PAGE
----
Review: 'Captain Fantastic' Starring Viggo Mortensen, George MacKay, And Frank Langella

You see the title Captain Fantastic and it may strike an image of a proud, triumphant superhero standing tall while his cape billows in the wind. It's even possible you may see Viggo Mortensen in the role; he's certainly got the valiant, rugged survivalist tenor to pull something like that off. But that's not exactly what you're going to get in Matt Ross' wonderfully unconventional family dramedy about a father fighting the good fight, not against a supervillain (well, not exactly), but to overcome grief and build a perfect life for his children.

To get a sense of how far off the beaten path Captain Fantastic is; the opening scene begins with eldest son Bodevan (George MacKay), covered in camouflaging mud, hunting and killing a deer as part of an elaborate ceremony of manhood. He's surrounded by his father Ben (Mortensen), and his uniquely-named siblings: Rellian (Nicholas Hamilton), Kielyr (Samantha Isler), Vespyr (Annalise Basso), Nai (Charlie Shotwell), and Zaja (Shree Crooks). Together they live in what any outsider would consider a wilderness compound, put through harsh physical and mental challenges by their father to be "philosopher kings". And we're not just talking about doing a few push-ups. Ben has them climbing mountains and engaged in combat simulations that look like something out of Gladiator. These are not your typical kids. There are no cell phones, no video games, no designer clothes. They know more about Noam Chomsky than Chomsky probably does, but don't dare ask them a question about Star Trek. Ben has created a shelter from the rampant consumerism, commercialization, and dumbing down of a society he has come to ultimately reject.

But there's darkness in this isolated paradise they've created. The mother, Ben's wife, has committed suicide after a long illness, spent away from the family in a hospital miles away. Her death rattles them all, in particular the rebellious Rellian, and they set out to New Mexico to make sure her final wish to be cremated in accordance with her Buddhist beliefs, are respected. It's at this point the film picks up a notch after a fairly slow open, and becomes for a time like an even more offbeat version of Little Miss Sunshine. As this family of outsiders cruises through America their perfectionist lifestyle frequently collides accepted social norms. Since they can't catch any wild game to eat, they embark on "Mission: Free the Food" in which Ben and the kids construct a scheme to steal from a grocery store. It's okay because they're really just sticking it to "The Man" by acting like criminals. It's all funny and affecting in its own way, even if one can't help but be disturbed by the choices Ben is making for these kids.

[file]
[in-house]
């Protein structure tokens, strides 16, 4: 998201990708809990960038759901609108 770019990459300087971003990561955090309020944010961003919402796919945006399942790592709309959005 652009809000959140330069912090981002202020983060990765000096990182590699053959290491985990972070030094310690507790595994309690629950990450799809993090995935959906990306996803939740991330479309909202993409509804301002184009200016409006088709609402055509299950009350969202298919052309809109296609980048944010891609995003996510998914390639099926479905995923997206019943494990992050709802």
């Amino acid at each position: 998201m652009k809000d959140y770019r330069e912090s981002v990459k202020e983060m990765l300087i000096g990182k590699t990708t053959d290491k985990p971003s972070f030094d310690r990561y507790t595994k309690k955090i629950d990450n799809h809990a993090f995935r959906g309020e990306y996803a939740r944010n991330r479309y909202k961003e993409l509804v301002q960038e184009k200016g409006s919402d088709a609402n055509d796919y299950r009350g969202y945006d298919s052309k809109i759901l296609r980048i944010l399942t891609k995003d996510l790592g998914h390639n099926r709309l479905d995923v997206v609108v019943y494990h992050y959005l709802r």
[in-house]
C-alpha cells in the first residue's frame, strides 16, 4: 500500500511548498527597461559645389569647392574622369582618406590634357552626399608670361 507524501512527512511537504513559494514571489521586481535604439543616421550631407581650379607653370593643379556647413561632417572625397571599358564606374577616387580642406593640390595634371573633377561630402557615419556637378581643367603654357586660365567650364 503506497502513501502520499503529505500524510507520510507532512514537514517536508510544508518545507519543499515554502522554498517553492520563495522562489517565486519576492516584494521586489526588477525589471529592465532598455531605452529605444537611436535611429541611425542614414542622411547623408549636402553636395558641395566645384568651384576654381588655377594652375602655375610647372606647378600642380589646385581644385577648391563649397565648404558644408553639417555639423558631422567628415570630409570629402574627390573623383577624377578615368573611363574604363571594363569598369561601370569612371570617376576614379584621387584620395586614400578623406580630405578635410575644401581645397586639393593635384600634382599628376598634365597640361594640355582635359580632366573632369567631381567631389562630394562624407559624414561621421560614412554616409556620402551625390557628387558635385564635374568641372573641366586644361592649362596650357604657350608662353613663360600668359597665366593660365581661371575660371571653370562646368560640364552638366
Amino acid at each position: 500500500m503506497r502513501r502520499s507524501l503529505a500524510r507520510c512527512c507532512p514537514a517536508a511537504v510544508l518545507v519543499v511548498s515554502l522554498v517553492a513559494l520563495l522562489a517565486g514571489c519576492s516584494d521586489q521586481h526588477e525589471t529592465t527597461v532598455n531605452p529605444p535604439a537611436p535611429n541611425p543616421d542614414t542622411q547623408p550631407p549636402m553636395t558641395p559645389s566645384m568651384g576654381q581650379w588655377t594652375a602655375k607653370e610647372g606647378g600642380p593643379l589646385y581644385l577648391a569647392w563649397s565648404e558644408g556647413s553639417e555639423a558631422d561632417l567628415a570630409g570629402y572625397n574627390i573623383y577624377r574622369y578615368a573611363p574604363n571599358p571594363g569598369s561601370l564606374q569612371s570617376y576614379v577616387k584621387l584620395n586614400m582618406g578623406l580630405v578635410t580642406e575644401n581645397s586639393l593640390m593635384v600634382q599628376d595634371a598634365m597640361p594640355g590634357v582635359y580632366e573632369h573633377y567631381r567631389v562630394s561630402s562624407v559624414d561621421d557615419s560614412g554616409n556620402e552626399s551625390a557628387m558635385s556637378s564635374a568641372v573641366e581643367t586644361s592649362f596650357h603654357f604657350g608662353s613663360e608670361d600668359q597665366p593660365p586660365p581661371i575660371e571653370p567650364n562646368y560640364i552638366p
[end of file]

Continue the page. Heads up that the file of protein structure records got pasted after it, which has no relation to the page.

Speaking of which, Ben's father-in-law (Frank Langella) is one who doesn't approve of the life his daughter chose. He forbids Ben to attend the funeral, a request he obviously refutes, and causes a scene that nearly gets him arrested. A visit with Ben's sister and brother-in-law (Kathryn Hahn and Steve Zahn) underscores just how different his family is from the rest of the world, but it's also where the film's independent streak turns into conceitedness. In one scene, Ben challenges his sister's two dim-bulb sons to explain the Bill of Rights. Upon receiving answers that amount to jibberish, he calls upon his youngest son who can recite the Bill verbatim and offer rational opinion on its merits. Point taken; public school sucks, have your kid shovel books into his brain instead. Much of the film's latter half is an exercise in self-satisfaction in which anybody not part of Ben's immediate circle is presented as clueless, moronic, or heartless. That may cause Ben's rather unusual choices to look like the right ones, but it's all artificial because Ross's screenplay deals from the bottom of the deck. He's fortunate to have an actor like Mortensen who so easily and perfectly slips into the lead role. Although Mortensen has long since shed his mainstream skin for the career of an indie stalwart, we still see him as the resilient Aragorn riding to the rescue. Captain Fantastic uses that perception to its full advantage by adding some emotional chinks into Ben's armor.

Eventually there does come a point when the rigidity of the lessons Ben has taught become a hindrance. The entirety of the world can't be found in a book, and when sons Bodevan and Relligan begin to realize just how little they actually know it threatens everything Ben has been trying to build. Or rather, it threatens everything Ben has been trying to escape from as he copes with issues of guilt and sorrow.  These revelations send Captain Fantastic teetering into a darker but more honest place. And while it eventually veers back into sunny fantasy land, complete with an acoustic cover of Guns 'n Roses' "Sweet Child O Mine" (performed by the cast and can be heard here), the film leaves us with an appreciation of Ben's heroic efforts.

Rating: 4 out of 5